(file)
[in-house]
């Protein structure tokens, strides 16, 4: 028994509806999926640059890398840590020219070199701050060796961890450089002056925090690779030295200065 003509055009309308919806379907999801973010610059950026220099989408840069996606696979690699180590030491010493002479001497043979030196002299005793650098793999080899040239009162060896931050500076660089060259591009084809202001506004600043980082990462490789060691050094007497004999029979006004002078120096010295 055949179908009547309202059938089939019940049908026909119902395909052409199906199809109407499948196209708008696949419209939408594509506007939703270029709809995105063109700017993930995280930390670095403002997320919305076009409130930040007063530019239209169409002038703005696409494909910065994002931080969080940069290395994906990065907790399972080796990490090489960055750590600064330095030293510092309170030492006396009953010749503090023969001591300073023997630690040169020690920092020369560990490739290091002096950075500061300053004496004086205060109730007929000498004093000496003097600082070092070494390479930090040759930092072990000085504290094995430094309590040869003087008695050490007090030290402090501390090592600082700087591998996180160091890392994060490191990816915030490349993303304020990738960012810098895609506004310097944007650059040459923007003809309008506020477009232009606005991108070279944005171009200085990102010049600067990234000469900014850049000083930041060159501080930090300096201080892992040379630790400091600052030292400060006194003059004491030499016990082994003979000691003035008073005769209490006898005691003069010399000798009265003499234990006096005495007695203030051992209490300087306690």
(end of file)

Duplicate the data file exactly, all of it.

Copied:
[in-house]
């Protein structure tokens, strides 16, 4: 028994509806999926640059890398840590020219070199701050060796961890450089002056925090690779030295200065 003509055009309308919806379907999801973010610059950026220099989408840069996606696979690699180590030491010493002479001497043979030196002299005793650098793999080899040239009162060896931050500076660089060259591009084809202001506004600043980082990462490789060691050094007497004999029979006004002078120096010295 055949179908009547309202059938089939019940049908026909119902395909052409199906199809109407499948196209708008696949419209939408594509506007939703270029709809995105063109700017993930995280930390670095403002997320919305076009409130930040007063530019239209169409002038703005696409494909910065994002931080969080940069290395994906990065907790399972080796990490090489960055750590600064330095030293510092309170030492006396009953010749503090023969001591300073023997630690040169020690920092020369560990490739290091002096950075500061300053004496004086205060109730007929000498004093000496003097600082070092070494390479930090040759930092072990000085504290094995430094309590040869003087008695050490007090030290402090501390090592600082700087591998996180160091890392994060490191990816915030490349993303304020990738960012810098895609506004310097944007650059040459923007003809309008506020477009232009606005991108070279944005171009200085990102010049600067990234000469900014850049000083930041060159501080930090300096201080892992040379630790400091600052030292400060006194003059004491030499016990082994003979000691003035008073005769209490006898005691003069010399000798009265003499234990006096005495007695203030051992209490300087306690």